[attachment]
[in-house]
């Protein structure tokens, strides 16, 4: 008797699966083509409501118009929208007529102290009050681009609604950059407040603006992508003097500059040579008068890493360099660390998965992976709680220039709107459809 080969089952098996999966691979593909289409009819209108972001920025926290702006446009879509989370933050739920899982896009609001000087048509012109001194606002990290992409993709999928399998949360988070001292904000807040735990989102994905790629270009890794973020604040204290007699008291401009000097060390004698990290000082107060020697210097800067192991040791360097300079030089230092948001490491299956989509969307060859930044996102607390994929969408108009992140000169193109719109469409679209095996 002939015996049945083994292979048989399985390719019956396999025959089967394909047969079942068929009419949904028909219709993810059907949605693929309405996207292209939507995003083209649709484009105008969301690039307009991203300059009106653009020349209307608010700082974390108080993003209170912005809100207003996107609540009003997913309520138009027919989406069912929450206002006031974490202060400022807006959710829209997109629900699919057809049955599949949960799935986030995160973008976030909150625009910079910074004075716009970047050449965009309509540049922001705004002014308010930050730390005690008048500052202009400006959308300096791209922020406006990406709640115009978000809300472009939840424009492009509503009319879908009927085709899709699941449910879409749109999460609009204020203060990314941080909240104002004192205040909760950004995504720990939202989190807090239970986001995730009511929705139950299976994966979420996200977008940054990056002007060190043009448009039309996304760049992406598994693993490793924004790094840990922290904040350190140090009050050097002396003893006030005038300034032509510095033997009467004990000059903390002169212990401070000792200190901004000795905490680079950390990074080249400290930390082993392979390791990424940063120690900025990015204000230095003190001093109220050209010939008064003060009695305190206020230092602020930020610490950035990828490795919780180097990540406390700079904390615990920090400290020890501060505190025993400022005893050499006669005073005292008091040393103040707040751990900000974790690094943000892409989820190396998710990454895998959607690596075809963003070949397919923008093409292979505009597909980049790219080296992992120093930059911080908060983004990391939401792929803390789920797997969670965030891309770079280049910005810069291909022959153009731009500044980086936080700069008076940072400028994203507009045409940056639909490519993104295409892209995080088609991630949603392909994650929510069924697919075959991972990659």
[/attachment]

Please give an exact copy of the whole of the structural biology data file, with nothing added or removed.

[in-house]
């Protein structure tokens, strides 16, 4: 008797699966083509409501118009929208007529102290009050681009609604950059407040603006992508003097500059040579008068890493360099660390998965992976709680220039709107459809 080969089952098996999966691979593909289409009819209108972001920025926290702006446009879509989370933050739920899982896009609001000087048509012109001194606002990290992409993709999928399998949360988070001292904000807040735990989102994905790629270009890794973020604040204290007699008291401009000097060390004698990290000082107060020697210097800067192991040791360097300079030089230092948001490491299956989509969307060859930044996102607390994929969408108009992140000169193109719109469409679209095996 002939015996049945083994292979048989399985390719019956396999025959089967394909047969079942068929009419949904028909219709993810059907949605693929309405996207292209939507995003083209649709484009105008969301690039307009991203300059009106653009020349209307608010700082974390108080993003209170912005809100207003996107609540009003997913309520138009027919989406069912929450206002006031974490202060400022807006959710829209997109629900699919057809049955599949949960799935986030995160973008976030909150625009910079910074004075716009970047050449965009309509540049922001705004002014308010930050730390005690008048500052202009400006959308300096791209922020406006990406709640115009978000809300472009939840424009492009509503009319879908009927085709899709699941449910879409749109999460609009204020203060990314941080909240104002004192205040909760950004995504720990939202989190807090239970986001995730009511929705139950299976994966979420996200977008940054990056002007060190043009448009039309996304760049992406598994693993490793924004790094840990922290904040350190140090009050050097002396003893006030005038300034032509510095033997009467004990000059903390002169212990401070000792200190901004000795905490680079950390990074080249400290930390082993392979390791990424940063120690900025990015204000230095003190001093109220050209010939008064003060009695305190206020230092602020930020610490950035990828490795919780180097990540406390700079904390615990920090400290020890501060505190025993400022005893050499006669005073005292008091040393103040707040751990900000974790690094943000892409989820190396998710990454895998959607690596075809963003070949397919923008093409292979505009597909980049790219080296992992120093930059911080908060983004990391939401792929803390789920797997969670965030891309770079280049910005810069291909022959153009731009500044980086936080700069008076940072400028994203507009045409940056639909490519993104295409892209995080088609991630949603392909994650929510069924697919075959991972990659």